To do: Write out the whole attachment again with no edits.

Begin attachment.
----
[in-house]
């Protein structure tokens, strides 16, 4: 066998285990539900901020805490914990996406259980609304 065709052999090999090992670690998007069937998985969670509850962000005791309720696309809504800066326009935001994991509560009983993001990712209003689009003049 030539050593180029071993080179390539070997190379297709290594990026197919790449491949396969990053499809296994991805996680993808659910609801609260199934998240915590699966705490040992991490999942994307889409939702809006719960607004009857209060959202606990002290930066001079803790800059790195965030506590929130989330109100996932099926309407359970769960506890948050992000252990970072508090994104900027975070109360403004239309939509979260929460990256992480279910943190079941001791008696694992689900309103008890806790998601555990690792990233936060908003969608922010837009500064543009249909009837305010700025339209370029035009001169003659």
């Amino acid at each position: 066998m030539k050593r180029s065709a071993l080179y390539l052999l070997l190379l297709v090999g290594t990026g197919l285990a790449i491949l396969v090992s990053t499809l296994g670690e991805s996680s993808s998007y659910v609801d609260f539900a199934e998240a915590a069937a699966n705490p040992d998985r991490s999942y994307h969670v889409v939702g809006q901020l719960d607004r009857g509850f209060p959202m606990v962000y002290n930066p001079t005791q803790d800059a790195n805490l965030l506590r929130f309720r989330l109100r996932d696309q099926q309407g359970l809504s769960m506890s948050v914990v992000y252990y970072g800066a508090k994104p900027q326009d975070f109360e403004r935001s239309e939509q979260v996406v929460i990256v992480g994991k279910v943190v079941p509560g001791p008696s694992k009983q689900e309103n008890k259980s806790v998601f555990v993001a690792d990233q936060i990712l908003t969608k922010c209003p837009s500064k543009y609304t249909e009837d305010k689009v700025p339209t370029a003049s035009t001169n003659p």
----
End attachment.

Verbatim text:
[in-house]
């Protein structure tokens, strides 16, 4: 066998285990539900901020805490914990996406259980609304 065709052999090999090992670690998007069937998985969670509850962000005791309720696309809504800066326009935001994991509560009983993001990712209003689009003049 030539050593180029071993080179390539070997190379297709290594990026197919790449491949396969990053499809296994991805996680993808659910609801609260199934998240915590699966705490040992991490999942994307889409939702809006719960607004009857209060959202606990002290930066001079803790800059790195965030506590929130989330109100996932099926309407359970769960506890948050992000252990970072508090994104900027975070109360403004239309939509979260929460990256992480279910943190079941001791008696694992689900309103008890806790998601555990690792990233936060908003969608922010837009500064543009249909009837305010700025339209370029035009001169003659």
């Amino acid at each position: 066998m030539k050593r180029s065709a071993l080179y390539l052999l070997l190379l297709v090999g290594t990026g197919l285990a790449i491949l396969v090992s990053t499809l296994g670690e991805s996680s993808s998007y659910v609801d609260f539900a199934e998240a915590a069937a699966n705490p040992d998985r991490s999942y994307h969670v889409v939702g809006q901020l719960d607004r009857g509850f209060p959202m606990v962000y002290n930066p001079t005791q803790d800059a790195n805490l965030l506590r929130f309720r989330l109100r996932d696309q099926q309407g359970l809504s769960m506890s948050v914990v992000y252990y970072g800066a508090k994104p900027q326009d975070f109360e403004r935001s239309e939509q979260v996406v929460i990256v992480g994991k279910v943190v079941p509560g001791p008696s694992k009983q689900e309103n008890k259980s806790v998601f555990v993001a690792d990233q936060i990712l908003t969608k922010c209003p837009s500064k543009y609304t249909e009837d305010k689009v700025p339209t370029a003049s035009t001169n003659p």